After those terrible, horrible, no-good very bad days of parenting -- days full of diaper explosions and missed naps -- it can be easy to feel like you're not doing anything right. You're not alone. Most people experience parenting as a quicksand of frustration, disappointment and bewilderment. Just remember that even though you are not a perfect parent, you can always cultivate qualities that will ensure you're a good one.
According to parenting expert Amy McCready of the website Positive Parenting Solutions, children respond better to invitations and positivity than demands. It is critical that parents are patient with their children and do not lose their composure during stressful events. While it is not realistic to suggest that you will never get angry or irritated -- particularly when dinner is burning on the stove because you've got to fish the remote out of the toilet again -- you can be aware of your own emotions and avoid blaming a bad day on your kids.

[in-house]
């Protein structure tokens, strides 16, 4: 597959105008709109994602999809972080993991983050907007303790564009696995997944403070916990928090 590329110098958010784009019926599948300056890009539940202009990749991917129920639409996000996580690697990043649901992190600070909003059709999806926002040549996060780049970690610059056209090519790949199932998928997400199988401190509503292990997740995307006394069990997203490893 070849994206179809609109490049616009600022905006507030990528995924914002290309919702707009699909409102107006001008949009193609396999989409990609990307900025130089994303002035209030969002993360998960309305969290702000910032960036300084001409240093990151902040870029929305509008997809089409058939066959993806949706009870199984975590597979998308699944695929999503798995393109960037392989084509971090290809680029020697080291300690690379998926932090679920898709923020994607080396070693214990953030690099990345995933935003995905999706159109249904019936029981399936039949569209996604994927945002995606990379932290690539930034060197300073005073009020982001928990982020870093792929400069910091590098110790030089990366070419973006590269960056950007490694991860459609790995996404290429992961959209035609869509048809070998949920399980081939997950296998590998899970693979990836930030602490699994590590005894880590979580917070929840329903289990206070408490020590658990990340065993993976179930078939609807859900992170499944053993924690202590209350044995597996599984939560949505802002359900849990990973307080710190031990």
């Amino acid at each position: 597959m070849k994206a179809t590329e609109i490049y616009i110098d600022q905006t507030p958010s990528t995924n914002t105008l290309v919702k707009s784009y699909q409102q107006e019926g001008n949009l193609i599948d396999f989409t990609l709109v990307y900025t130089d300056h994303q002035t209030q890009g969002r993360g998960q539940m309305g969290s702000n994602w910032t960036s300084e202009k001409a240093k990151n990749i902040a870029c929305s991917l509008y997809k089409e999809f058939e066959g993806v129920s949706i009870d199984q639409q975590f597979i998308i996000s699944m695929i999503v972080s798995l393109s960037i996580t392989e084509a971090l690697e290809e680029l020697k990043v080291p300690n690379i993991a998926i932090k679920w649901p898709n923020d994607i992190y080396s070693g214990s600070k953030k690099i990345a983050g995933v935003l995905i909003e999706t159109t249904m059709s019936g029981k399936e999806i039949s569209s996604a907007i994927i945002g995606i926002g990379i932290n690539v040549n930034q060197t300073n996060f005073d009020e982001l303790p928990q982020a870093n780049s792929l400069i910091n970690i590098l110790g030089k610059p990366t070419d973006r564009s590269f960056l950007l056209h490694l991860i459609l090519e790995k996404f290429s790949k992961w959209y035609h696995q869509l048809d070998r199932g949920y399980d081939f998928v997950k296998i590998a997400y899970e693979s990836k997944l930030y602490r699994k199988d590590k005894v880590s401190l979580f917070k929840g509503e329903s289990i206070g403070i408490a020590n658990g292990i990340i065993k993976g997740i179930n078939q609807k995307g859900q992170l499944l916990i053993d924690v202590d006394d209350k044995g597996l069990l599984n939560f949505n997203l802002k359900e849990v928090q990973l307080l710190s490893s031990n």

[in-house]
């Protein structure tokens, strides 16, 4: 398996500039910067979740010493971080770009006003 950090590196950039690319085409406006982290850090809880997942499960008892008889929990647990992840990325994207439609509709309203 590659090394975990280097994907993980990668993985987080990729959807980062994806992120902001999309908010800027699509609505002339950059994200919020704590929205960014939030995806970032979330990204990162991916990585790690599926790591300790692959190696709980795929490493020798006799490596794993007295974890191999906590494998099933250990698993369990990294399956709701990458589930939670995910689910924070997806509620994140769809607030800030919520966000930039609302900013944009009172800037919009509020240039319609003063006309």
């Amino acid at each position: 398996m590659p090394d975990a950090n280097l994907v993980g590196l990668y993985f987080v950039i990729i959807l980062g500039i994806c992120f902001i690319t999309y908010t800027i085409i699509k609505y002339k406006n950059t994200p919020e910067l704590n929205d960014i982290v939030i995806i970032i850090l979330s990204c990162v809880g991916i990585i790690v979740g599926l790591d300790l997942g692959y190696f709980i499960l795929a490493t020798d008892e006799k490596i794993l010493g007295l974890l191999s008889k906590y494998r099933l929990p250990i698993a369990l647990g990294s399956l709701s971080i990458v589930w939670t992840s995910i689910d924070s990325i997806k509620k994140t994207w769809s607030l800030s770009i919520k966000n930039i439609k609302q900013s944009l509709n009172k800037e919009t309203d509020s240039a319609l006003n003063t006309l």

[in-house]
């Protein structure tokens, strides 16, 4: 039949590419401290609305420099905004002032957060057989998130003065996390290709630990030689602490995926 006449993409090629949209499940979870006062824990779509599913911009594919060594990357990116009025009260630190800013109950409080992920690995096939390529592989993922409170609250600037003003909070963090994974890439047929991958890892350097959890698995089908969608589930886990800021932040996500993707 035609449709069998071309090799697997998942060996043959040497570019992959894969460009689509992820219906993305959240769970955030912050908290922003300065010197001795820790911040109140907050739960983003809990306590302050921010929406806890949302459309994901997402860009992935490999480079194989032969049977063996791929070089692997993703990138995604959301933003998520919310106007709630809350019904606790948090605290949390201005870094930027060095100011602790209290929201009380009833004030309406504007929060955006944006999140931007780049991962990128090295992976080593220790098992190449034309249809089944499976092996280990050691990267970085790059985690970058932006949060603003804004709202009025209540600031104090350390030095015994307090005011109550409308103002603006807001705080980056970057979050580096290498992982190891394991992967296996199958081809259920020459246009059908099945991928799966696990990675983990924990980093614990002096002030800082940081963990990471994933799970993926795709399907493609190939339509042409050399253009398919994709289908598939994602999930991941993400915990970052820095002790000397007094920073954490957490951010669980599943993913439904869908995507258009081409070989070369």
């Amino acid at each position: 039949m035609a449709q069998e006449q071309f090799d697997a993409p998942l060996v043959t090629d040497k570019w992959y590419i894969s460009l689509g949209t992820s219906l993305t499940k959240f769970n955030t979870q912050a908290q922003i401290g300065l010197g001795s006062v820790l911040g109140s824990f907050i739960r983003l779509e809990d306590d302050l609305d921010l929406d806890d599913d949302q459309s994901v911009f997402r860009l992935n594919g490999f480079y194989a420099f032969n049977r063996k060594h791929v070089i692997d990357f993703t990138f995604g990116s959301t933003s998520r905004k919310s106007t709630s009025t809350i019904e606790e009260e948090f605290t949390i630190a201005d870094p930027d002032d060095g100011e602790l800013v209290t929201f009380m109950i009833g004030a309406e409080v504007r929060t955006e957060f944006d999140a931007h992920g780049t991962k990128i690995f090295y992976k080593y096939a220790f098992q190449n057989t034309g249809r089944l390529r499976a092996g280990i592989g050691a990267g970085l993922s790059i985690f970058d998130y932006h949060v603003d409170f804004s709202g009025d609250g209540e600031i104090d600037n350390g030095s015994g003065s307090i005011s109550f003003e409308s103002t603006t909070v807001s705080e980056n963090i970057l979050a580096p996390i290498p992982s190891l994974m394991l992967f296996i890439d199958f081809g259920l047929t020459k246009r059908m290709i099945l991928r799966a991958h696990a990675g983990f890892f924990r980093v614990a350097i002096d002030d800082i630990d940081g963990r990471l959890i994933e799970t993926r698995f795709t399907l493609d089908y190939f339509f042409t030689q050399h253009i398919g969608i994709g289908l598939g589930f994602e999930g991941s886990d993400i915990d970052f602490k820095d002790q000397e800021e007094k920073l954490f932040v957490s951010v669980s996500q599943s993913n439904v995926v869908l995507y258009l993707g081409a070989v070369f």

Half of parenting is showing up. If you work long hours, are emotionally distant, or don't make time for family activities, it is unlikely you will be able to build a strong relationship with your child. You might be tired of hearing about Spider-Man or Justin Bieber, but just letting your kids prattle on about what they love is important. It establishes a rapport and lets them know you are available. You might not have a quick fix for a child's problems, but sometimes just talking about it helps.
Healthy child-parent relationships come from the sense of unconditional love. You should always remind your children that they are wanted, respected and appreciated. It is particularly important to reassure children who are in trouble for misbehaving that despite the fact that their actions are inappropriate, they are still loved. Even when you might be ready to rip out your hair, you love your kid and they deserve to know that.
The importance of the parent-child connection is not simply jargon spouted by parenting bloggers or advice columnists the world over. It is supported by scientific findings. According to the August 2005 issue of Current Opinion in Pediatrics, the parent-child connection that is established early can have a protective effect later in a child's life, and reduces the risky behavior of adolescents.